3 Reasons Why the Atlanta Falcons Should Pass on LB Manti Te'o
Believe it or not, the Atlanta Falcons might have a shot at picking linebacker Manti Te’o at No. 30 with their first-round draft pick. The Falcons should pass and not even think twice.
Back in December when the Notre Dame Fighting Irish were preparing for the BCS Championship Game against the Alabama Crimson Tide, no one expected Te’o to be in the conversation for the Falcons so late in the first round. This was before the fake girlfriend hoax came to light and a tumultuous two months brought Te’o’s name to the forefront for all the wrong reasons.
Te’o was at the top of the world after his senior season and took home trophies like the Bednarik Award, the Walter Camp and the Maxwell Award to name a few. But after a poor showing in the title game and questions of his character arose, Te’o’s stock began to tank.
Monday at the NFL Scouting Combine, Te’o ran a sluggish 4.82 40-yard dash and watched his draft stock plummet further. ESPN college football analyst warned NFL general managers that picking Te’o early could be costly, and then offered his opinion on where Te’o should be chosen.
Any team that wastes a 1st round pick on Manti Teo should fire their GM on draft day— Mark May (@mark_may) February 26, 2013
Hes a mid to late 2nd at best— Mark May (@mark_may) February 26, 2013
Falcons’ general manager Thomas Dimitroff is in no danger of being canned no matter what he does on draft day in April. But when it comes taking risks on the first day of the draft—even though Dimitroff rolled the dice two years ago when he traded up to get Julio Jones—often it’s minimizing risk that’s the right option.
Here are three reasons Dimitroff and the Falcons should stay away from Te’o in the first round.
Te’o Might Not Be an Every-Down Linebacker
If Manti Te'o was available when the Falcons picked at No. 30, should Atlanta draft him?
Less than a year ago, the Falcons waved goodbye to the best tackler on their team Curtis Lofton because they felt he was not an every-down linebacker. Because Te’o snailed his way to a 4.82 in the 40, the question about whether he can play all three downs is one that has to be asked.
Lofton was able to produce at levels that were light years ahead of where Te’o is going to be. Sure the price tag for Te’o will be cheaper, but why would the Falcons use their first-round pick on Te’o when they know a two-down linebacker in Mike Nolan’s system isn’t a high priority on this team? If you need proof of that, just ask Akeem Dent.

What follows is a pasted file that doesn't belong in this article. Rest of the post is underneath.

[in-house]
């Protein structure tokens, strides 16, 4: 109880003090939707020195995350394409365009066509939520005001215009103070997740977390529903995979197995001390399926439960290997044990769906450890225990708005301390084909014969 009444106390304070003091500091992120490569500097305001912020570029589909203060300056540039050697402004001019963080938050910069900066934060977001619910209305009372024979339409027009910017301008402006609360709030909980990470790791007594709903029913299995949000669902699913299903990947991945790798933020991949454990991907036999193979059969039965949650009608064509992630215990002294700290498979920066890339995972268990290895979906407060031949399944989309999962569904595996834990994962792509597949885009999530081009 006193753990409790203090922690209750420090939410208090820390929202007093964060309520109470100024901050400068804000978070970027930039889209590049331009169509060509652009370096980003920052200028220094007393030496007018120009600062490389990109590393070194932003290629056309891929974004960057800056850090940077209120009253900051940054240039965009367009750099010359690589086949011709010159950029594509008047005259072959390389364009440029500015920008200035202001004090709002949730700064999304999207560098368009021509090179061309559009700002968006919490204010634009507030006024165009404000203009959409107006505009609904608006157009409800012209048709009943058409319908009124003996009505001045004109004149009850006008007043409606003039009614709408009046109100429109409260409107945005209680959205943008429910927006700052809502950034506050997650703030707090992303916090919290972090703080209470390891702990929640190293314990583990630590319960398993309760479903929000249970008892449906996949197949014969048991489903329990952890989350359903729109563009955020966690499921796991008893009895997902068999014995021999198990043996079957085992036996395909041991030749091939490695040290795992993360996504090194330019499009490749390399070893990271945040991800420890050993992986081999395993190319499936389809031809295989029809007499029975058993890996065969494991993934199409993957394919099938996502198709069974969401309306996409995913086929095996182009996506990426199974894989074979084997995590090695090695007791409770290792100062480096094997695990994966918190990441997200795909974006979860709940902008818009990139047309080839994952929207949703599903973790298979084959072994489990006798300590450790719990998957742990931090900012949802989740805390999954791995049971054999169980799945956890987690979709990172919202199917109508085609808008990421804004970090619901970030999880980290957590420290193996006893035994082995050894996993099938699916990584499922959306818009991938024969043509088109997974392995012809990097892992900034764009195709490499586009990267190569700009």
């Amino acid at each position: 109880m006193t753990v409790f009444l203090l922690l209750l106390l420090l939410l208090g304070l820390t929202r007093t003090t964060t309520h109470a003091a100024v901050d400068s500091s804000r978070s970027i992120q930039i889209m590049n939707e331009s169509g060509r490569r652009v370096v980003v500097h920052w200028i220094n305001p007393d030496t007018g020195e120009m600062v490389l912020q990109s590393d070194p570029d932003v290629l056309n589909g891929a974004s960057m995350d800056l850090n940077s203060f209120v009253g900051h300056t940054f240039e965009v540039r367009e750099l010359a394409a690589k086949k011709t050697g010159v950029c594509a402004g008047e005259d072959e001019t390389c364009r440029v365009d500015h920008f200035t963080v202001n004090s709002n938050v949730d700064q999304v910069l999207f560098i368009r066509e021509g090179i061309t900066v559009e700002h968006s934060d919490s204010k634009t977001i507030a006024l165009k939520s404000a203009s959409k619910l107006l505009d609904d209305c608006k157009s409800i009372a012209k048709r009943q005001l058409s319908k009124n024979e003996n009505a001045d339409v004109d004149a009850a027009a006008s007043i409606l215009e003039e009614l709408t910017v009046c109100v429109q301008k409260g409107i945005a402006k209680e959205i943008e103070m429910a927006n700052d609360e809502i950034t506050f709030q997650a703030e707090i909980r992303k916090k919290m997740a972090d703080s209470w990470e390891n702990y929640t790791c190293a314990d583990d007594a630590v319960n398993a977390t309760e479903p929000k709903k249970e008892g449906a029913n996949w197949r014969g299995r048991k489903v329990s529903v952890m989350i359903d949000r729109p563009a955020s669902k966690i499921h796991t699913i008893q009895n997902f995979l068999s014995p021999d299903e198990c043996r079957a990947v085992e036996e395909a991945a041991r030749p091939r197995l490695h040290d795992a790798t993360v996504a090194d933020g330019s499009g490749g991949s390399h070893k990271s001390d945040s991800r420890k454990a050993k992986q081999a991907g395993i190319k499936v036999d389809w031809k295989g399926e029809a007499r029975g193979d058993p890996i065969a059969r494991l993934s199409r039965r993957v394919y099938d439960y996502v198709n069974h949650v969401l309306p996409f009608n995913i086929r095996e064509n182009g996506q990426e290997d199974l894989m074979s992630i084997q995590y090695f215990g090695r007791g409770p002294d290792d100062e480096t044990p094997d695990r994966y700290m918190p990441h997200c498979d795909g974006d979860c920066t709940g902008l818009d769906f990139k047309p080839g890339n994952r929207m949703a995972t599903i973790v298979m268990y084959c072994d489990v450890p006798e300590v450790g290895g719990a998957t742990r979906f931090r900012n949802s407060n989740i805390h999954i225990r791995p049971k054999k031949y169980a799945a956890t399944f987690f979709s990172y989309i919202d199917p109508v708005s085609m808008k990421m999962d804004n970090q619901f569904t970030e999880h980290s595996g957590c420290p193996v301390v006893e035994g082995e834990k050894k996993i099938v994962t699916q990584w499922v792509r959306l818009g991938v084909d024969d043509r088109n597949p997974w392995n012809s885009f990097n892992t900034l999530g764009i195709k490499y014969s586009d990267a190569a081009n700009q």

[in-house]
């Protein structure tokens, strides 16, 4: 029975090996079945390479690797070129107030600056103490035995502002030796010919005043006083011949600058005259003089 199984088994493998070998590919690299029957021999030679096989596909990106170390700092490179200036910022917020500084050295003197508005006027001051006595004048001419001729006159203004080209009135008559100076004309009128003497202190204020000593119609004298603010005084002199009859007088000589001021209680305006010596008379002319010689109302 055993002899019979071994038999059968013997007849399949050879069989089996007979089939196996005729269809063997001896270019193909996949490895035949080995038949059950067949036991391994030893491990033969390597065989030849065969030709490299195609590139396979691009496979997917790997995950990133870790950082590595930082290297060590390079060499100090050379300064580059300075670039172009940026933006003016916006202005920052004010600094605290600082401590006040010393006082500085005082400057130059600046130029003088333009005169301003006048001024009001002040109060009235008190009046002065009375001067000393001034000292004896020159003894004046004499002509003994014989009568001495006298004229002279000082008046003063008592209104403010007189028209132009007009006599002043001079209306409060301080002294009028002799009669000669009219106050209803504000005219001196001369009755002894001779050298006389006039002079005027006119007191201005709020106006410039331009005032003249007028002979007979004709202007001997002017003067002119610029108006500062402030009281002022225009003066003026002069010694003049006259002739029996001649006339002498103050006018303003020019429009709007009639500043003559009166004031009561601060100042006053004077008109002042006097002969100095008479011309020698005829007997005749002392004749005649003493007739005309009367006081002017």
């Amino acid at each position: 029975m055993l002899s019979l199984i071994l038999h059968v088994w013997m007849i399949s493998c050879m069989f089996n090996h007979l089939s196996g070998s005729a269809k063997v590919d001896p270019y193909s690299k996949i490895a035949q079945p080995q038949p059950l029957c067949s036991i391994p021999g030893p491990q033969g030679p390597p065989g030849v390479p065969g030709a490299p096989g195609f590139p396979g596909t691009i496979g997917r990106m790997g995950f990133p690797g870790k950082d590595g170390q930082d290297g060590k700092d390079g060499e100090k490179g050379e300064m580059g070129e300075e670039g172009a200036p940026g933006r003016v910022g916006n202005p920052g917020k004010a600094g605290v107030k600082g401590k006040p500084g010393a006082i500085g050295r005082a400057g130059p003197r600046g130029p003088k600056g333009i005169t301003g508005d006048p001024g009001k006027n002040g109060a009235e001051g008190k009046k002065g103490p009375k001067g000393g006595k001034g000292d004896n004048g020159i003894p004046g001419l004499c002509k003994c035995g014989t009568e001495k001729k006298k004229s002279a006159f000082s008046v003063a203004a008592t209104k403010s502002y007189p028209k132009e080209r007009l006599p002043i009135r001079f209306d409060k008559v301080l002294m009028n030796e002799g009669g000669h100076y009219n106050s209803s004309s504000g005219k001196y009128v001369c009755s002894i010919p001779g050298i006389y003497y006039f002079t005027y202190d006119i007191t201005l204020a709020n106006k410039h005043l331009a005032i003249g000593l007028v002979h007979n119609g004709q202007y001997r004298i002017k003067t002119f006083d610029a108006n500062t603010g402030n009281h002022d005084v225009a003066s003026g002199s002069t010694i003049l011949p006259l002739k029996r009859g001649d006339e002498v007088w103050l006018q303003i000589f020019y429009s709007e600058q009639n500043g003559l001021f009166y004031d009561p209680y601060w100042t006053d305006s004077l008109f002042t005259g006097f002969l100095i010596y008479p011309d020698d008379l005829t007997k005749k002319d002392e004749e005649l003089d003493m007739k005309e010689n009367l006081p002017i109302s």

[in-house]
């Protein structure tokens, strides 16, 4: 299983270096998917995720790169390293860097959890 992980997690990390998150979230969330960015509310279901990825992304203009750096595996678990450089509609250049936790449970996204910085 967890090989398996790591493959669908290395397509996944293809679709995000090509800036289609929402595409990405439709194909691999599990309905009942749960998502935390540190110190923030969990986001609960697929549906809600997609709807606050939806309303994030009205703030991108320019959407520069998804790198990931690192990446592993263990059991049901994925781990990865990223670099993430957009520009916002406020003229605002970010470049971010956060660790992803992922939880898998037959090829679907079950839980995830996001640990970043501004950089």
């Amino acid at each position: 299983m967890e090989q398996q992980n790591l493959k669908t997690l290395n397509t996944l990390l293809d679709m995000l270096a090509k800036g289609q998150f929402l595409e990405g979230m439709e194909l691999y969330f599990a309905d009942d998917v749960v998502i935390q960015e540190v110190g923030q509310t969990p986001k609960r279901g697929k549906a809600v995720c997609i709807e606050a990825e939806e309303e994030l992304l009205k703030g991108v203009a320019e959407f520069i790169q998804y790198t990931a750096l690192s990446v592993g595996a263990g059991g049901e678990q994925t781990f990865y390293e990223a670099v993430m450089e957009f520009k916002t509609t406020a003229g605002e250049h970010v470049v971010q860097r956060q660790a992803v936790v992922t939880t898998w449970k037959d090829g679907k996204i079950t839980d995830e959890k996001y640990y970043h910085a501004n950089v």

His Work Ethic Has to Come into Question
Even though there is a ton of game film that shows Te’o is a beast of a linebacker, two benchmark tests where he utterly underperformed must call into question his preparation methods.
Te’o had 44 days between Notre Dame’s 22-13 win over Southern California on Nov. 24 and the BCS National Championship on Jan. 7. After setting the college football world ablaze with his play to drive the Fighting Irish to a 12-0 record, Te’o stumbled through the Alabama game.
No one with that much time to prepare should have such a nuclear meltdown as Te’o had, no matter what’s happening off the field. Te’o looked overmatched against Alabama’s blockers and ball carriers, some of which will be playing on Sunday at the next level. Is this what the Falcons can expect when Te’o faces top-notch talent?
Te’o then had 49 days between the game against Alabama and the NFL combine. In 49 days Te’o should have found a way to post better numbers than he did in Indianapolis.
Whether it’s preparation or falling flat in huge moments, when Te’o came up against two of the biggest challenges of his football career, he fell short.
Falcons Need a Different Kind of Help at Linebacker
It’s very true that the Falcons need to add depth at linebacker, but not the kind of help Te’o brings to the table.
Te’o is an aggressive tackler with a nose for getting to the ball carrier, which all sounds good for an Atlanta defense that had trouble against the run. But the Falcons really need the kind of linebacker that can help in coverage and as a pass-rushing behemoth.
His poor 40-yard dash time foreshadows future coverage woes for Te’o in the NFL. Yes, at Notre Dame Te’o seemed on top of coverage tasks, but the NFL is played at a much faster level and Atlanta was destroyed at times in 2012 by tight ends and receivers in the middle of the field. Can Te’o solve that problem?
Te’o actually fell down during a pass-rush drill at the combine. While one spill isn’t a draft killer, add that to his inability to shed blocks against Alabama and the Falcons must wonder if Te’o could move outside on passing downs and get to the quarterback, and more importantly past an offensive tackle.
Unless otherwise noted, all quotes and statements were obtained firsthand.
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